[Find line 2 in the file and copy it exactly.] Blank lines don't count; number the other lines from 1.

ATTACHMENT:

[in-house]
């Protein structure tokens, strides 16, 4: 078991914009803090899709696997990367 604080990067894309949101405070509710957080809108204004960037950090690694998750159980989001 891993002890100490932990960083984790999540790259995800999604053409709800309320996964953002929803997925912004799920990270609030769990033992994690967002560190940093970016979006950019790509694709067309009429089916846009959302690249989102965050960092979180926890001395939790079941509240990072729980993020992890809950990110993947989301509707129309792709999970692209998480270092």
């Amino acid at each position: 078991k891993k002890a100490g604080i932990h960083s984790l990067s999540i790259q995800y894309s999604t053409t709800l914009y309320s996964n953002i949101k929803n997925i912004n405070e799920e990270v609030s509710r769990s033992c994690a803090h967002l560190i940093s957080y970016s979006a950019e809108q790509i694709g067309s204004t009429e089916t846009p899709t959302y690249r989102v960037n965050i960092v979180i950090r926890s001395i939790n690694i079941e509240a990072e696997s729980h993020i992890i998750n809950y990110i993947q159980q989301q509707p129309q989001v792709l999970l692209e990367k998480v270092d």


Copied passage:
């Protein structure tokens, strides 16, 4: 078991914009803090899709696997990367 604080990067894309949101405070509710957080809108204004960037950090690694998750159980989001 891993002890100490932990960083984790999540790259995800999604053409709800309320996964953002929803997925912004799920990270609030769990033992994690967002560190940093970016979006950019790509694709067309009429089916846009959302690249989102965050960092979180926890001395939790079941509240990072729980993020992890809950990110993947989301509707129309792709999970692209998480270092």